Things You'll Need
- A copper pot, the larger the better
- Concrete blocks
- Sheet copper, from which to cut the "cone"
- China marker
- Metal shears
- Rivet tool
- An assistant
- 1/2-inch copper tubing, 25-foot roll
- Soldering gun
- Roll of silver core solder (not lead core)
In the hills of Tennessee, they call it "'shine" or "buck." In parts of southern Kentucky, it's known as "hooch," and when it was made in the engine room of a ship during World War II, the practitioners of the art of illicit distilling called it "torpedo juice." All of it can lift your scalp and make you feel as if your face just does not fit on your head. No matter what it's called, the best of it had a common origin: the pot full of bubbling mash and the coiled copper tubing of the copper pot still.
Set the copper pot atop the concrete blocks to allow room to build a fire below the pot.
Make the funnel for the top of the still. Cut the copper sheet with the metal shears, to form an interrupted torus (a shape like a doughnut, with a bite taken out of it). The circumference of the torus should be 1.2 times the circumference of the top of the copper pot; the hole at the center of the torus should be 1/2 inch in diameter. Mark the metal with the china marker to indicate where you will cut the circular form from the copper sheet and the 1/2-inch hole in the center of the circle. Create the torus by cutting from the edge of the circular piece of metal to the center of the circle, where the 1/2-inch hole is marked; then, make a second cut toward the center, from a point on the circumference of the circle to the center of the circle. The distance on the circumference of circle between the first and second cuts should equal 20 percent of the circumference of the top of the pot. For example, if the pot has a circumference of 36 inches, the second cut should be 7.2 inches along the circumference of the circle from the first cut. Cut the 1/2-inch hole in the center to complete the interrupted torus. Bring the two edges together, and use the rivet gun to secure the edges together with rivets, to form the funnel.
Extend the roll of copper tubing. Hand the end on the outer edge of the roll, to your assistant and instruct him to hold it. Take the end of the copper tubing that is nearest the center of the roll in hand, and pull until you are eight to 10 feet from your assistant. This will stretch the tubing out without kinking it, and it will contract back toward your assistant slightly when released. Repeat this stretching until the roll of copper tubing resembles a spiral 6 to 8 feet long.
Solder the funnel to one end of the copper tubing using the soldering gun and the silver solder. Do not, under any circumstances, use lead core solder. This will contaminate any product you make in the still with lead, rendering it unfit for human consumption.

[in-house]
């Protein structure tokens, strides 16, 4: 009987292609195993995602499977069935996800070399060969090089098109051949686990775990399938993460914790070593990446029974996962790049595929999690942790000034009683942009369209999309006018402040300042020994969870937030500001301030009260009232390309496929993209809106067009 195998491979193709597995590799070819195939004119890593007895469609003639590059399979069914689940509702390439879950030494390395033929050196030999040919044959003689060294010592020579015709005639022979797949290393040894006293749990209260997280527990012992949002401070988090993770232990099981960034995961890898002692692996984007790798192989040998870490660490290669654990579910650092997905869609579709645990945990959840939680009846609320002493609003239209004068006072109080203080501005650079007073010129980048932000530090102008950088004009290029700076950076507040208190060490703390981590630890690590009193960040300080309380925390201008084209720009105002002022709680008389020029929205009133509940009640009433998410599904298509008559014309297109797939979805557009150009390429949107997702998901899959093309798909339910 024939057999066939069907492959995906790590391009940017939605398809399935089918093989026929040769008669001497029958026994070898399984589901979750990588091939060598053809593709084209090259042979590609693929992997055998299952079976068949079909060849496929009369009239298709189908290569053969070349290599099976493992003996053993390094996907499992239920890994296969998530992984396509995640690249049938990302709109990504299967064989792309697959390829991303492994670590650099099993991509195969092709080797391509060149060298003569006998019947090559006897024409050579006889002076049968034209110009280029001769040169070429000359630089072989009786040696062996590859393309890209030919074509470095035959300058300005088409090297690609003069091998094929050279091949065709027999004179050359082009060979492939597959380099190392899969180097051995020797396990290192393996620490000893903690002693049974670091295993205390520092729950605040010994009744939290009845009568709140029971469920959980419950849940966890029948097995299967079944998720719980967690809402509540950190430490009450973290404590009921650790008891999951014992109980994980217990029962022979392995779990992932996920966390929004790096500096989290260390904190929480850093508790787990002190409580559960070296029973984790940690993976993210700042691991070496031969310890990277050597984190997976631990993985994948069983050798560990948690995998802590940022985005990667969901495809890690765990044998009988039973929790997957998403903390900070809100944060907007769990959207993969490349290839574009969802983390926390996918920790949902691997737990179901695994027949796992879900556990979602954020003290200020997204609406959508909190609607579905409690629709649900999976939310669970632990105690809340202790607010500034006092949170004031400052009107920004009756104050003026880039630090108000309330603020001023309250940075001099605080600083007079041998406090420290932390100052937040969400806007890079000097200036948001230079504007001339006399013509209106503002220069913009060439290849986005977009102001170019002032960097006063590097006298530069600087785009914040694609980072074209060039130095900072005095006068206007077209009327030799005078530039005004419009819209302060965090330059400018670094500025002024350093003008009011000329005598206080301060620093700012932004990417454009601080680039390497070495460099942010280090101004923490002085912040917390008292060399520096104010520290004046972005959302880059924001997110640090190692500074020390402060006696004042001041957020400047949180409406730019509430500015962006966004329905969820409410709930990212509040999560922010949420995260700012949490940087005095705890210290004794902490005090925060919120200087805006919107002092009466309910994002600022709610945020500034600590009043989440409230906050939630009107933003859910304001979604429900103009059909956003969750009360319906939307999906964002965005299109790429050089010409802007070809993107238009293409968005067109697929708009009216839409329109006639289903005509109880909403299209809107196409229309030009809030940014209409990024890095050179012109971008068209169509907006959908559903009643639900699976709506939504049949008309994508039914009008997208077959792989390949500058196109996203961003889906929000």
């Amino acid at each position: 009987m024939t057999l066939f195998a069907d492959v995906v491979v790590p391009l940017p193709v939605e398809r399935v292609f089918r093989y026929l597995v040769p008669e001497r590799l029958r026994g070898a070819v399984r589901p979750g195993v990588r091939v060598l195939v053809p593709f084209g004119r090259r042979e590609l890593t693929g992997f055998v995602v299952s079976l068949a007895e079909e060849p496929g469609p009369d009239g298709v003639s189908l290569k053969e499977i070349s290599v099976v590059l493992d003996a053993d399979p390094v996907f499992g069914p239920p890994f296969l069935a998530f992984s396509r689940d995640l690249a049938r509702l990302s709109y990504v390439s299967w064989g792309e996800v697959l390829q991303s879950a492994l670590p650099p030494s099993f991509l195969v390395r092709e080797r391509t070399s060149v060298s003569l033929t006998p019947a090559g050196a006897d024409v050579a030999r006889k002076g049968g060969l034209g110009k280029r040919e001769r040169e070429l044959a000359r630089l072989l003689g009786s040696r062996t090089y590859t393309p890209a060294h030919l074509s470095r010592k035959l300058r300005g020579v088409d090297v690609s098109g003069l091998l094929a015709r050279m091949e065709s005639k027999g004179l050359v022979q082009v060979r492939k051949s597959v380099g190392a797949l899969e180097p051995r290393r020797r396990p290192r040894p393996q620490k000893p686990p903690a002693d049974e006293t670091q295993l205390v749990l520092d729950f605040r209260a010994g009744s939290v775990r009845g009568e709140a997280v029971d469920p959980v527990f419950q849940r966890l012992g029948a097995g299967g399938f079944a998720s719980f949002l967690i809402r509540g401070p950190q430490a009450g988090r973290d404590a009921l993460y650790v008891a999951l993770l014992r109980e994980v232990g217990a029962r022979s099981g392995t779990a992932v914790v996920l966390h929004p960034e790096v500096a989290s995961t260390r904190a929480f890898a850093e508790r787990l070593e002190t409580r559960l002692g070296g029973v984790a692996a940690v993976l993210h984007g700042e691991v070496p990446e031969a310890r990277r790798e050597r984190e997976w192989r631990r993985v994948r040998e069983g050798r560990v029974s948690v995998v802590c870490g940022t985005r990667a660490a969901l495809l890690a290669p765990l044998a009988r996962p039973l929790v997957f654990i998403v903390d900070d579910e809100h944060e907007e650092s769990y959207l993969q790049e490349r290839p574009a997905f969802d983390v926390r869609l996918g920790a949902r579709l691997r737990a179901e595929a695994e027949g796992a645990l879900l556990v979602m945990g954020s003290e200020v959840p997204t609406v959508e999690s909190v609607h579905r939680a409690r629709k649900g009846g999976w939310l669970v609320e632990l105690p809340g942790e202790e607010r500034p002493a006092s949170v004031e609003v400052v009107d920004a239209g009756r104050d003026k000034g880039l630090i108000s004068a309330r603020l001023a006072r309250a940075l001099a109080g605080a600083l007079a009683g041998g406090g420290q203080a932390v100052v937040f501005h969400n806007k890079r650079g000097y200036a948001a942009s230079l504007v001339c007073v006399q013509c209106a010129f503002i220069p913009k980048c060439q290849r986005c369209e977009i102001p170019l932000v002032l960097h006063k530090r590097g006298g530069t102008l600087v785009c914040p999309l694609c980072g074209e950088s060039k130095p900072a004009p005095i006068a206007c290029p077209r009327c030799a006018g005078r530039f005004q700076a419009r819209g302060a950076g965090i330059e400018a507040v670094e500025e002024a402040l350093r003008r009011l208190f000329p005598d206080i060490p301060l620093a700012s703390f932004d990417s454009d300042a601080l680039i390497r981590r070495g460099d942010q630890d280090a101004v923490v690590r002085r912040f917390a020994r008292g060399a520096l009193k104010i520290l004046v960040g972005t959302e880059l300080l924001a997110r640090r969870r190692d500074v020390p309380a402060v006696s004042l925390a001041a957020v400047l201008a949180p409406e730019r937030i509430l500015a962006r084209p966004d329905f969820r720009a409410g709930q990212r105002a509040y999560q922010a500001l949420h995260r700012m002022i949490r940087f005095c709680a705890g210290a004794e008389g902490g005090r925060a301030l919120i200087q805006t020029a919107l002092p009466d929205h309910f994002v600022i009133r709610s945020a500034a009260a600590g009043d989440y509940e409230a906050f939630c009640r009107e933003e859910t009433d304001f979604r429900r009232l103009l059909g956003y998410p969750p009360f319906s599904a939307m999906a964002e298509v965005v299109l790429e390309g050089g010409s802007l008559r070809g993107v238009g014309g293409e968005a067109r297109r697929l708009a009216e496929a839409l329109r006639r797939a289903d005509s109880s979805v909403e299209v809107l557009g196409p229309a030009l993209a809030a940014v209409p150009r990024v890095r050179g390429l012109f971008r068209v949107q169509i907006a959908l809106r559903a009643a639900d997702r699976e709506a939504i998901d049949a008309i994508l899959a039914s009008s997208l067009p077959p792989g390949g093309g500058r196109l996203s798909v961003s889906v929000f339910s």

Set the funnel and spiraled tubing on top of the copper pot, but do not permanently attach the funnel, as you will have to remove the funnel to put the necessary ingredients into the pot to be cooked. The still is now ready to be "filled and fired." As the ingredients cook, they will give off lighter chemicals, in the form of steam, which will concentrate at the funnel and in the tube, condensing into a liquid as it contacts the cooler surfaces of the tube. The finished product will drip from the end of the tube and should be collected in an appropriate container and set aside for aging.
The historically correct container for the collection of the condensate from the copper pot still is a Mason jar.
Take care when working with cut metal, metal shears or any tool, including the soldering gun.
Remember that there are certain legalities involved in making some taxable products using the copper pot still and certain restrictions on the quantities of those products that an individual can make.
- The historically correct container for the collection of the condensate from the copper pot still is a Mason jar.
- Take care when working with cut metal, metal shears or any tool, including the soldering gun. Remember that there are certain legalities involved in making some taxable products using the copper pot still and certain restrictions on the quantities of those products that an individual can make.
Will Charpentier is a writer who specializes in boating and maritime subjects. A retired ship captain, Charpentier holds a doctorate in applied ocean science and engineering. He is also a certified marine technician and the author of a popular text on writing local history.